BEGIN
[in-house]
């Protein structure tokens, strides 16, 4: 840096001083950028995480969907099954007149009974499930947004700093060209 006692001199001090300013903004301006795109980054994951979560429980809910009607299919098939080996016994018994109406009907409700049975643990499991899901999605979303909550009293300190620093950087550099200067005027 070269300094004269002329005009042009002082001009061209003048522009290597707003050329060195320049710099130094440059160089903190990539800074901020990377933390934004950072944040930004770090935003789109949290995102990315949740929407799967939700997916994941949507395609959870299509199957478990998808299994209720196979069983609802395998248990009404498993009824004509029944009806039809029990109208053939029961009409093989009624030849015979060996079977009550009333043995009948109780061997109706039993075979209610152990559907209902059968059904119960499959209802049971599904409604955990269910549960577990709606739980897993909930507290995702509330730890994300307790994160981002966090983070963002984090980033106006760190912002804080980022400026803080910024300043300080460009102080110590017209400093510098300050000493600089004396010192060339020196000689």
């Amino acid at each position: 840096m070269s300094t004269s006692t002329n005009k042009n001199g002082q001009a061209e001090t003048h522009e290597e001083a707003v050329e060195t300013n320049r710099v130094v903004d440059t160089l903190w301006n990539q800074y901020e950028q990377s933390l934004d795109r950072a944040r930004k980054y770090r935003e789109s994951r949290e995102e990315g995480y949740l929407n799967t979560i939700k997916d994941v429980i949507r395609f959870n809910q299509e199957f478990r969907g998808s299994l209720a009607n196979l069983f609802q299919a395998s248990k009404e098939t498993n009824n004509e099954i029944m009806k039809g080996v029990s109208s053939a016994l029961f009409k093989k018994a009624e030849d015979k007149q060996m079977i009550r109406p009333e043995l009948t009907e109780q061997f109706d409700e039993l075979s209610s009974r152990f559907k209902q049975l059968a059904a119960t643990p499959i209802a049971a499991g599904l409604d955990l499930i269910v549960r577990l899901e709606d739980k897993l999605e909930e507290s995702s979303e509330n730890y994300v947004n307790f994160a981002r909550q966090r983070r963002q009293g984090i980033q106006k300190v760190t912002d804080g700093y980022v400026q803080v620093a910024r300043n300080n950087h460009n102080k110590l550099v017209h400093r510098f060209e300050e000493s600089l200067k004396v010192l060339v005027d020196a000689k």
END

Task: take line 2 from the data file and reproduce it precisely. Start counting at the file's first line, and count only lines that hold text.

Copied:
């Protein structure tokens, strides 16, 4: 840096001083950028995480969907099954007149009974499930947004700093060209 006692001199001090300013903004301006795109980054994951979560429980809910009607299919098939080996016994018994109406009907409700049975643990499991899901999605979303909550009293300190620093950087550099200067005027 070269300094004269002329005009042009002082001009061209003048522009290597707003050329060195320049710099130094440059160089903190990539800074901020990377933390934004950072944040930004770090935003789109949290995102990315949740929407799967939700997916994941949507395609959870299509199957478990998808299994209720196979069983609802395998248990009404498993009824004509029944009806039809029990109208053939029961009409093989009624030849015979060996079977009550009333043995009948109780061997109706039993075979209610152990559907209902059968059904119960499959209802049971599904409604955990269910549960577990709606739980897993909930507290995702509330730890994300307790994160981002966090983070963002984090980033106006760190912002804080980022400026803080910024300043300080460009102080110590017209400093510098300050000493600089004396010192060339020196000689």